- Flood, Alison (10 April 2014). "JK Rowling to become Woman's Hour first guest editor for 60 years". The Guardian. London. eISSN 1756-3224. Retrieved 7 May 2014.
- "Woman's Hour Takeover". BBC Radio 4. Retrieved 30 September 2015.
- Glenni, Alasdair (21 August 2015). "Lauren Laverne raises eyebrows with Radio 4's Late Night Woman's Hour". The Guardian. London. eISSN 1756-3224. Retrieved 3 July 2016.
- The Power List 2013; British Broadcasting Corporation
- "Woman's Hour Power List 2014 – the panel". BBC Radio 4.
- Topping, Alexandra (10 October 2016). "Woman's Hour reaches 70th birthday – and no need for 'light dusting of powder'". The Guardian. London. eISSN 1756-3224. Retrieved 24 May 2019.
- Sawyer, Miranda (11 August 2013). "The Woman's Hour mix - does it work?". The Guardian. London. eISSN 1756-3224. Retrieved 7 May 2014.
- Byrne, Ciar (3 February 2006). "'Woman's Hour' discovers a new audience: men". The Independent. London: Independent News & Media. ISSN 0951-9467. Retrieved 7 May 2014.
- Hendy, David (2007). Life on Air: A History of Radio Four. Oxford University Press. p. 332. ISBN 978-0-19-924881-0 – via Google Books.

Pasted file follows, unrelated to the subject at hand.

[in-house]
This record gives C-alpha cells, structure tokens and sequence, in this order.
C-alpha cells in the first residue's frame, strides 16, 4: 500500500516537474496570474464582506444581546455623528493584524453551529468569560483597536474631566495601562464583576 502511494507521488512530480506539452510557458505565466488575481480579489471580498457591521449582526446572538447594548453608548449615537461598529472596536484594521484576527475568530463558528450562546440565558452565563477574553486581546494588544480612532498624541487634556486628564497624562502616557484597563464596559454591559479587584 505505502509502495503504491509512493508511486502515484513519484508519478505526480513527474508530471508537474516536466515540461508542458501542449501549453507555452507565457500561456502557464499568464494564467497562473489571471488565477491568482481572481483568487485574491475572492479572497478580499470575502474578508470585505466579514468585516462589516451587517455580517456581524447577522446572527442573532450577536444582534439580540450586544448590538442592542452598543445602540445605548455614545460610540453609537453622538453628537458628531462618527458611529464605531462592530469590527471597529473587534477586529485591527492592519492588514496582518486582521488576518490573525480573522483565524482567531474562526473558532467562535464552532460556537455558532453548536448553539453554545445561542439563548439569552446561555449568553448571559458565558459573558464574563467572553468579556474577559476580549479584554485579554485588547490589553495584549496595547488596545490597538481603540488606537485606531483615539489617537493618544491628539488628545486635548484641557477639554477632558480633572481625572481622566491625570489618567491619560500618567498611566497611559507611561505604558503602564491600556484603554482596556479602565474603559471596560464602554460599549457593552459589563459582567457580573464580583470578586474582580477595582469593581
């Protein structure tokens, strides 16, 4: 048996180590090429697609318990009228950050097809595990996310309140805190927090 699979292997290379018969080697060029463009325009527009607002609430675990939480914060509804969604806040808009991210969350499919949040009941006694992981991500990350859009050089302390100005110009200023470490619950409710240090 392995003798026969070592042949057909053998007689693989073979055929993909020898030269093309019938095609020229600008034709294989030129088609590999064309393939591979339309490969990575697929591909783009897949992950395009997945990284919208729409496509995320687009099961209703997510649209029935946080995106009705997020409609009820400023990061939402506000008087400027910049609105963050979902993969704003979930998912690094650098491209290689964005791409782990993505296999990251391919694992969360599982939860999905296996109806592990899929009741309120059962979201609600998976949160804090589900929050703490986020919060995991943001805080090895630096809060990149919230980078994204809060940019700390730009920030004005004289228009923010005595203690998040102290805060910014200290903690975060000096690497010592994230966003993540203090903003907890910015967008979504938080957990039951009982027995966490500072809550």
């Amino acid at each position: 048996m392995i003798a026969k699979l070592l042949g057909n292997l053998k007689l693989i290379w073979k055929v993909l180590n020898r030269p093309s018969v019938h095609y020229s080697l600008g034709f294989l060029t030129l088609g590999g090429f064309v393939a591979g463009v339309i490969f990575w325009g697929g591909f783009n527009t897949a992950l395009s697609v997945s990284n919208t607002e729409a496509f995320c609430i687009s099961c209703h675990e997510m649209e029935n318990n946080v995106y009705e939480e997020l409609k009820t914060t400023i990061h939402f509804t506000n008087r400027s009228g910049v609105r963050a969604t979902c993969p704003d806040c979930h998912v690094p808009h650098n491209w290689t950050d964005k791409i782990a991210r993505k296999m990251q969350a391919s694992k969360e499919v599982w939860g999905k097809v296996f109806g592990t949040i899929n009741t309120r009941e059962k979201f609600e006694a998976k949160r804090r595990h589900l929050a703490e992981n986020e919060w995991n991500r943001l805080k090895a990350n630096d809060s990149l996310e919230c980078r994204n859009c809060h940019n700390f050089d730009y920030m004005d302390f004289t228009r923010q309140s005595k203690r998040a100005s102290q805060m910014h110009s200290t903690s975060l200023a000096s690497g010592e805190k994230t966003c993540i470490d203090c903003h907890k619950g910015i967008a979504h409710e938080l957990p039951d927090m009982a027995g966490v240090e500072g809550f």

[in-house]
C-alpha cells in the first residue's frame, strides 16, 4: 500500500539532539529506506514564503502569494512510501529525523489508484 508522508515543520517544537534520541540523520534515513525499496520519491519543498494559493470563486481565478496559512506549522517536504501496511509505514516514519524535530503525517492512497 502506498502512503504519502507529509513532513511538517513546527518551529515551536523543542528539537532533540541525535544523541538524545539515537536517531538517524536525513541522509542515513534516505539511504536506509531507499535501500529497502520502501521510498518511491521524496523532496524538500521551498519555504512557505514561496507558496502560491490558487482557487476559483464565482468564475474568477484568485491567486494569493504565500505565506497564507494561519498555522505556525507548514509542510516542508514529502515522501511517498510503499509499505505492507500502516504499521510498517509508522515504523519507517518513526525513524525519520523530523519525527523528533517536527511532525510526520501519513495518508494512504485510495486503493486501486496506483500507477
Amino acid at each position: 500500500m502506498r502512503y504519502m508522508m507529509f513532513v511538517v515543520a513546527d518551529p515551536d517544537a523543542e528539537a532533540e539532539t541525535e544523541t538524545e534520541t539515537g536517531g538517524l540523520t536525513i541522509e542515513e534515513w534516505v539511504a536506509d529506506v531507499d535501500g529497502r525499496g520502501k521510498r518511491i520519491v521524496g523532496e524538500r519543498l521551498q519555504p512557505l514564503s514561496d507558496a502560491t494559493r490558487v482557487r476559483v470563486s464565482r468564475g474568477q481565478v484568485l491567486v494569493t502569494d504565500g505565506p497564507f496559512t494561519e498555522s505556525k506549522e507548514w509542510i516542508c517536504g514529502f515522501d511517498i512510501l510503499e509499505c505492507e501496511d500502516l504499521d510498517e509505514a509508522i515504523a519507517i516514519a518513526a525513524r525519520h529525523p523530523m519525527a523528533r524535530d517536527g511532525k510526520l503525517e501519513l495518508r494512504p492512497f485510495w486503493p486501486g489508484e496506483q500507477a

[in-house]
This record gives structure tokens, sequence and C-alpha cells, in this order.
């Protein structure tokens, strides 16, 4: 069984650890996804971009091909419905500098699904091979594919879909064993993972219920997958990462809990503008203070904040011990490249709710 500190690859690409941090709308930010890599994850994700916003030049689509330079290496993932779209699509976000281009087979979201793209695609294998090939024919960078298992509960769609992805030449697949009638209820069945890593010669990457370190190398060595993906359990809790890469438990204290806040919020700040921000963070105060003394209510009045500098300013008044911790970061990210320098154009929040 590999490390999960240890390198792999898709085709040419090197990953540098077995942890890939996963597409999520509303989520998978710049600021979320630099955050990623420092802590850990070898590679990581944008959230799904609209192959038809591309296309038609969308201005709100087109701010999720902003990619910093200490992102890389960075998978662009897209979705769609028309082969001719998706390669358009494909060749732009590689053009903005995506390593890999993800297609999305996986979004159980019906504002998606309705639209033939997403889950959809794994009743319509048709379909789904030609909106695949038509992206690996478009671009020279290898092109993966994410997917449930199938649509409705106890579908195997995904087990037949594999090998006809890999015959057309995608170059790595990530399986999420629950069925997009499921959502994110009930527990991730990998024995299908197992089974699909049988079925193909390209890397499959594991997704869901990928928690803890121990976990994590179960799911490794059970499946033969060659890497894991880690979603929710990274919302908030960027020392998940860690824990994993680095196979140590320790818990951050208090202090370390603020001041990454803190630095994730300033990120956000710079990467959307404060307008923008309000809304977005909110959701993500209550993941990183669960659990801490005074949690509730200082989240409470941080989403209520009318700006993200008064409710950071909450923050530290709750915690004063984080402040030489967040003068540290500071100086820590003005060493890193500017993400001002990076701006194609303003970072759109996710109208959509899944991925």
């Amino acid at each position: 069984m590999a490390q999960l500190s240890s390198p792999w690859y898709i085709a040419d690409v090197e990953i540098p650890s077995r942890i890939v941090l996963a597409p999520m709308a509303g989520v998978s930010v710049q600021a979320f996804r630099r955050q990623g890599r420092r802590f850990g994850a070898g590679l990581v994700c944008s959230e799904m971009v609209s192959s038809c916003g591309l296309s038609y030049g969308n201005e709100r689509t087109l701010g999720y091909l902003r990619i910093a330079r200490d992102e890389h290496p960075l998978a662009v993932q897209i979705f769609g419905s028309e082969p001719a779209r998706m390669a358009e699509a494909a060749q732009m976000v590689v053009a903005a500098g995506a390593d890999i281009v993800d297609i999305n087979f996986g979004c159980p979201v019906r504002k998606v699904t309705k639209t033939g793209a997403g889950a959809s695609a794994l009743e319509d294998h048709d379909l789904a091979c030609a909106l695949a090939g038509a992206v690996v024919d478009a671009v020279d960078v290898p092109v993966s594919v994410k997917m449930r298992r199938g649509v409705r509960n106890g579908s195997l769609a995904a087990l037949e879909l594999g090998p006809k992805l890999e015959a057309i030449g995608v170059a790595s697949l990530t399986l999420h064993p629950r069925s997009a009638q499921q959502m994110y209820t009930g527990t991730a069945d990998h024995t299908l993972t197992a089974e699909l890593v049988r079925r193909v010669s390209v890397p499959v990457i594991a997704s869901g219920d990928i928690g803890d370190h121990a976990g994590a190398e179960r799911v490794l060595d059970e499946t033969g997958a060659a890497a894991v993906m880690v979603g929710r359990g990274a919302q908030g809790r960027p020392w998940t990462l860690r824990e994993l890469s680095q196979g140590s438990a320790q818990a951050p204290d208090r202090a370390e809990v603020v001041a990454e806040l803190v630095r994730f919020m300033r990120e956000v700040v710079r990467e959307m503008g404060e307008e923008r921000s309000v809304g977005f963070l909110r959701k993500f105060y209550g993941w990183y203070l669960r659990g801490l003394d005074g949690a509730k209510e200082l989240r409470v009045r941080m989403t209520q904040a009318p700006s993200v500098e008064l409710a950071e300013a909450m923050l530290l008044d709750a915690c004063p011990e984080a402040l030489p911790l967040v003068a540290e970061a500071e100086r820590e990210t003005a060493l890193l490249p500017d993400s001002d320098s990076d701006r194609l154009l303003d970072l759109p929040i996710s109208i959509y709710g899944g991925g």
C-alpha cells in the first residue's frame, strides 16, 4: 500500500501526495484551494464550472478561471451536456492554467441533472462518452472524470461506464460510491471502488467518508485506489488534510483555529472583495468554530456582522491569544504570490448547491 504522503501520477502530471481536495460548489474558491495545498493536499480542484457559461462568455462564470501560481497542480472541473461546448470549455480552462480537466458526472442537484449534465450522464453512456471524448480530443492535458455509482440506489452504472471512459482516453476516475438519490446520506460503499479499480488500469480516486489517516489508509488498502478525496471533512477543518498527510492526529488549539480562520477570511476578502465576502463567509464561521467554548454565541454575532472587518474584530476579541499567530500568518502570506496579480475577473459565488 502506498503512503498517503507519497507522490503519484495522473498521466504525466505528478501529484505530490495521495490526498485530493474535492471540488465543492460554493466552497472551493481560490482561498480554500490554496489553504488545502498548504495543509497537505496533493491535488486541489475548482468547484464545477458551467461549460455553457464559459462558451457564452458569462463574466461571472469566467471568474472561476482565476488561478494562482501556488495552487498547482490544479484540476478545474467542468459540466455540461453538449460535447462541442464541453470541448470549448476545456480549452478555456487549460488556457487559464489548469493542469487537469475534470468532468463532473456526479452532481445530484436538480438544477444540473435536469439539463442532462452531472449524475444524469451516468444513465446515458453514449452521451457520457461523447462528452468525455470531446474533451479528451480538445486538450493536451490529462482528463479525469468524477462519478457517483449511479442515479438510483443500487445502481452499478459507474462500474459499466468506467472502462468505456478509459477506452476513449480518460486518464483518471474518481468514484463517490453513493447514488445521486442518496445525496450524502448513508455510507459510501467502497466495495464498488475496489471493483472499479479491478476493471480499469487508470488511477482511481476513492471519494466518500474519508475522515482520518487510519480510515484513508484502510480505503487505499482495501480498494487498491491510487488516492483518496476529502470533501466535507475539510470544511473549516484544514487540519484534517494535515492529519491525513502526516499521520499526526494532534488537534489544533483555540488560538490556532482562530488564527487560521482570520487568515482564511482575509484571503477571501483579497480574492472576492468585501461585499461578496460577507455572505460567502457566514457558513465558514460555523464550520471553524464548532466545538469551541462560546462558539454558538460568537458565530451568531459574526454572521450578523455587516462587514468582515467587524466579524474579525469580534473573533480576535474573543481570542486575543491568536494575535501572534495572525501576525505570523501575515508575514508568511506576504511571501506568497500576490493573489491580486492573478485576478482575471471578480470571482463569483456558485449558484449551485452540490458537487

Indeed, perhaps the name itself could change. The existing title undoubtedly made sense in 1946, when the programme was unashamedly designed to appeal to housewives, and entice women war-workers back into the home. But with more women going out to work and more men listening, with a new timeslot and a refreshed style, with all the progress that had been made in sex equality, how sensible would it be to keep calling it Woman's Hour in the decade to come?
- "Woman's Hour – Biography". Secretly Canadian. Retrieved 19 February 2021.
- "BBC Radio 4 - Woman's Hour, Melissa Laveaux, Kavanaugh Hearing, Care leavers at University". BBC Radio 4. 1 October 2018.
- "Woman's Hour, Radio 4, 1 October 2018". Complaints. BBC. 19 June 2019. Retrieved 15 February 2020.
The item made clear the differences, as well as the points of comparison, between the Clarence Thomas and Brett Kavanaugh cases, and the inclusion of an interviewee who clearly represented one viewpoint in the current case did not of itself lead to bias. However, the presenter gave the impression of sympathising with that viewpoint, and did not challenge the interviewee in a manner which would have ensured due impartiality.
- Snapes, Laura (8 June 2021). "Sinéad O'Connor retracts retirement announcement". The Guardian.
- "Patrons & Ambassadors". Women's Aid. Archived from the original on 17 July 2011. Retrieved 16 February 2020.
Our inaugural Patron, Jenni Murray, a Broadcaster on Woman's Hour on Radio 4, has supported Women's Aid for many years. Jenni joined us as a Patron of Women's Aid in 2002.
- "Our President". Fawcett Society. Retrieved 16 February 2020.
- Bolton, Roger (11 April 2014). "Feedback: What is the Point of Power Lists". Radio 4 blog. BBC. Retrieved 20 September 2014.